• Paul Tremblay, The Cabin at the End of the World.  Horror novel.  "Seven-year-old Wen and her parents, Eric and Andrew, are vacationing at a remote cabin in Northern New Hampshire.  Far removed from the bustle of city life, they are cut off from the urgent hum of cell pones and the internet.  Their closest nieghbors are two miles away in either direction.  On a summer day, as Wen catches grasshoppers in the front yard. a stranger unexpectedly appears.  Leonard is the largest man she has ever seen, but he is friendly, with a warm smile that wins her over almost instantly.  Leonard and Wen continue to talk and play, until three more strangers, two women and a man, all dressed like Leonard in jeans and button-down shirts, come down the road carrying strange, menacing objects.  In a panic, Wen tells Leonard that she must go back inside the cabin.  Before she goes, her new friend tells her,"None of what's going to happen is your fault.  You haven't done anything wrong, but the three of you will have to make some tough decisions.  I wish with all my broken heart you didn't have to."  As Wen sprints away to warn her parents, Leonard calls out, "Your dads won't let us in, Wen.  But they have to.  We need your help to save the world."  Tremblay is an author worth seeking out.

Guinn v. United States:  Juneteenth, our newest federal holiday, marks the practical end of slavery in the United States.  As we all know, the battle for racial justice did not end there.  Then Fifteenth Amendment of the Constitution was ratified in 1870, declaring that the right to vote could not be dnied by any state due to "race, color, or previous condition of servitude."  Not surprisingly,  that did not sit well with a number of Southern states, which began enacting reach-arounds that, in effect, could negate the Fifteenth Amendment while not specifically violating it.  One way this was done was through "grandfather clauses."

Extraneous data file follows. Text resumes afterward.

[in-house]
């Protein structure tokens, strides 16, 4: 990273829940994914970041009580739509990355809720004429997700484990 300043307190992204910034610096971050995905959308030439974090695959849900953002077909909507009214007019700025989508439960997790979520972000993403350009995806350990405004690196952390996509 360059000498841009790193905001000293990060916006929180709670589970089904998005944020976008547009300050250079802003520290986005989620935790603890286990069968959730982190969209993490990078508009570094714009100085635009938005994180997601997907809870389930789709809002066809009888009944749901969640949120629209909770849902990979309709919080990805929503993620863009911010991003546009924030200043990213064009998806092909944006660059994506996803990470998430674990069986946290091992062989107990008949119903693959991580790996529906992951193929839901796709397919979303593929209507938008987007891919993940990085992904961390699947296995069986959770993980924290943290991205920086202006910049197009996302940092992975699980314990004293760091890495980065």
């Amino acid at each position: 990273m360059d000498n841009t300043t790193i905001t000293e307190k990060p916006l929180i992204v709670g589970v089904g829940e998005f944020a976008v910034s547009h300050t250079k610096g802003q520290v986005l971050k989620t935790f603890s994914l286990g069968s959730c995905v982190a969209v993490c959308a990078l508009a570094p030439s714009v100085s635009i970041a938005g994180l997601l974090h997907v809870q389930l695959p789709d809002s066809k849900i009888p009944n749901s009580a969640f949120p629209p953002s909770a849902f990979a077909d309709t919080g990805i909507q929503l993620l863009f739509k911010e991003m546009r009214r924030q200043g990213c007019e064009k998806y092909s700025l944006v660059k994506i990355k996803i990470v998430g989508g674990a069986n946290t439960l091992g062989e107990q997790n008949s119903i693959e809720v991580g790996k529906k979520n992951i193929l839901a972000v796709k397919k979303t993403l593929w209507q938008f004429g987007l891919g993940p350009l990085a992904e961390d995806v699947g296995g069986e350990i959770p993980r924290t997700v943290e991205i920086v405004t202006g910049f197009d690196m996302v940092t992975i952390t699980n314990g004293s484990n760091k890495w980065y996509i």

Oklahoma ("where the wind comes sweepin' down the plain") entered the Union in 1907 with a state Constitution that apeased the Fifteenth Amendment by allowing men (sorry, ladies) of all races to vote.  Like many other states, Oklahoma had a literacy test that had to be passed in order for an indiviual to vote.  Such tests were one way to keep black citizens from voting.  But there were an awful lot of white citizens who were also illiterate.  What to do?  Well, you just "grandfather" them in through an amendment that waived the lteracy test if you or an ancestor were allowed to vote or had served as soldiers before a certain date...let's say, 1866.  Since slaves were not allowed to vote back then, nor were allowed to serve as soldiers, the literacy test could not be waived.  Also, most states thatb had allowed free persons of color to vote in the early 19th century had rescinded that right by 1840, so even those blacks whose ancestors were not slaves were basically out of luck.

Frank Guinn and J. J. Beal were both Oklahoma (where "the wavin' wheat can sure smell sweet") election officials who had been indicted and convicted of "having conspired unlawfully, willfully, and fraudulently to deprive certain negro citizens on account of their race and color, of the right to vote at a general election held in that state in 1910."  Their case was argued before the Supreme Court on October 17, 1913, where the plaintiffs argues that they were following the state's grandfather law.  The decision, handed down on June 21, 1915, vehemently denied their argument on an 8-0 rulling (with one Justice taking no part in the determination or the consideration of the case, having come to the Courtin 1914).  Chief Justice Edward Douglass White delivered the opinion that the grandfather clause was clearly designed to interfere with the voting rights granted by the Fifteenth Amendment even though it appeared to be racially neutrl on its face.  the grandfather clause "was repugnant to the Fifteenth Amendment and therefore null and void."  It should be noted the Guinn v. United States was the first case in which the National Association for the Advancement of Colored People filed a brief before the Supreme Court.